9. Simplify your finances. Finances can be a drain on your energy and a major stressor. If that’s true with you, figure out ways to simplify things. Automate savings and bill payments and debt payments. Spend less by going shopping (at malls or online) much less. Find ways to have fun that don’t involve spending money.
10. Journaling. Journaling is another great way to get rid of some stress, and it goes hand-in-hand with treating stress. Dumping all of your emotions from the day out on the page is a great way to put that day in the rear view mirror. It is almost like magic, just a few flicks of the wrist and poof, you feel better.
11. Have a blast! Have fun each day, even if it’s just for a few minutes. I like to play with my kids — they take my mind off everything and are really hilarious. I also like to play sports (again, often with my kids). Board games are fun. Sex, again, can be a fun activity. Whatever you choose, be sure to laugh.
12. Eat healthy. This goes hand-in-hand with exercise as a stress prevention method, of course. Become healthier and a major source of stress will disappear. Also, I’ve found that greasy food, for me, puts me in a worse mood and can contribute to stress levels immediately.
13. Get creative. Throwing yourself into a creative activity is another great way to de-stress and to prevent stress. I like writing, but others like to paint or play music or sketch or make pottery or do interior design or build things.
14. Drink Green tea. Sitting with a glass of green tea and planning for the day ahead, or reflecting on the day behind (remember–decaf at night!) can provide you with a nice break and a taste of peace. You’ll experience the health benefits of green tea as well.
15. Relax throughout the day. It’s important to take mini-breaks during your work day. Stop what you’re doing, massage your shoulders and neck and head and hands and arms, get up and stretch, walk around, drink some water. Go outside and appreciate the fresh air and the beautiful sky. Talk to someone you like. Life doesn’t have to be all about productivity. You should also avoid using online activity too much as your de-stressing activity — get away from the computer to relax.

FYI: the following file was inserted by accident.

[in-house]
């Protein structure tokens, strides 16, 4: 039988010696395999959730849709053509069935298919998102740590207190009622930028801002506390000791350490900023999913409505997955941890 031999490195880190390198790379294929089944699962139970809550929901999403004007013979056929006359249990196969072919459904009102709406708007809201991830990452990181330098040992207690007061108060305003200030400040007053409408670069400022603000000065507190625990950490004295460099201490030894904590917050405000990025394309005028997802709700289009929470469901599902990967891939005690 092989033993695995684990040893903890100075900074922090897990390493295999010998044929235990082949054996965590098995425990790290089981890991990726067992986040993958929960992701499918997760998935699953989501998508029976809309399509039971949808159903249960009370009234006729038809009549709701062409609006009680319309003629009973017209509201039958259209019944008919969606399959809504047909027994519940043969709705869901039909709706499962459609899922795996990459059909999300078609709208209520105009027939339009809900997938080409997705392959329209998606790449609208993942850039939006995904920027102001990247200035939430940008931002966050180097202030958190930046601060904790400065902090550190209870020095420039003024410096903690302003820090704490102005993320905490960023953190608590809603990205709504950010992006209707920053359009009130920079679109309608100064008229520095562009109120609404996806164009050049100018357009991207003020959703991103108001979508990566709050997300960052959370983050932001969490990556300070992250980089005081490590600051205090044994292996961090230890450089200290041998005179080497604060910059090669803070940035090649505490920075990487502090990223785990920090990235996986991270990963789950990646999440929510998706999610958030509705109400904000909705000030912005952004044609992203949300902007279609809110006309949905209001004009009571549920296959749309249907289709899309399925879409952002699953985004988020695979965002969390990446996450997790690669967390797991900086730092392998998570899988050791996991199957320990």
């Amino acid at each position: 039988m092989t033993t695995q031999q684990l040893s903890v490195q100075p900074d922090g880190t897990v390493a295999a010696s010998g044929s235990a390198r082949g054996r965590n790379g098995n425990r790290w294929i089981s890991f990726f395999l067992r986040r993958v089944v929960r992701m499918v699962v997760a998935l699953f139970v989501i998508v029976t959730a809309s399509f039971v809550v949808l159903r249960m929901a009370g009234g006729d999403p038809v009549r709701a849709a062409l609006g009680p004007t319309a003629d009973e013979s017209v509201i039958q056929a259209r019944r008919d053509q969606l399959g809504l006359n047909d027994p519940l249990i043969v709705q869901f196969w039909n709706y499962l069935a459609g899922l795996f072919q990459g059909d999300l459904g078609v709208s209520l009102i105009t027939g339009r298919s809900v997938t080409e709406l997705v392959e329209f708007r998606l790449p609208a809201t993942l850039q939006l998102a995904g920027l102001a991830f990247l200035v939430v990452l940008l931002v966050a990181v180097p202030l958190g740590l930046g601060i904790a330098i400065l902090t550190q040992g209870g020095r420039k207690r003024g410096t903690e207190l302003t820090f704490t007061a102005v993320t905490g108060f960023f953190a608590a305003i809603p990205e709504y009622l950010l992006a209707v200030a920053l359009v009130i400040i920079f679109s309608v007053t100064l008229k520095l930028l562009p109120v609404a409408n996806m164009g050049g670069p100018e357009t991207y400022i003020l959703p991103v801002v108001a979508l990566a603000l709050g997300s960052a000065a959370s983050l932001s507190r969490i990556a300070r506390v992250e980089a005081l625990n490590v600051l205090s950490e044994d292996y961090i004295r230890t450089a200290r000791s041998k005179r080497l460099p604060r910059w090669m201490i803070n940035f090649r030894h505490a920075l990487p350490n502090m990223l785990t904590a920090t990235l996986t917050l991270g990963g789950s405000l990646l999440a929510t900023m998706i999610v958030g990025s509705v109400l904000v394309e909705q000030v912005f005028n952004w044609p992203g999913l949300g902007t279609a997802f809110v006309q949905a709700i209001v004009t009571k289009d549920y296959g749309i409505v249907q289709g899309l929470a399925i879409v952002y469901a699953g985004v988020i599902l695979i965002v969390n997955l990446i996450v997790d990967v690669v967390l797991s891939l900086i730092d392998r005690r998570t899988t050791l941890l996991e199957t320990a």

16. Declutter. This is a favorite of mine. I like to take 20-30 minutes and just go through a room, getting rid of stuff we don’t use or need anymore. I look around at anything that’s cluttering up a room, and get rid of it or find a better place for it. When I’m done, I have a nice, peaceful enviornment for work, play, and living. Do this a little at a time — it can be one of your “fun activities”.
17. Aromatherapy. Aromatherapy has proven benefits for stress relief–it can help you to become energized, more relaxed, or more present.
18. Be early. I will admit that it’s hard to be early when you have to get 6 kids ready (seriously — try it!). But being late can be very stressful. Try to leave earlier by getting ready earlier, or by scheduling more space between events. Things always take longer than normal, so schedule some buffer time: extra time to get ready, to commute, to do errands before you need to be somewhere, to attend a meeting before another scheduled appointment. If you get somewhere early, it’s good to have some reading material.
19. Plant a garden. Getting outside and enjoying the scenery is just one of the ways that gardening can contribute to stress relief. Read about the other stress reliever benefits of planting a garden.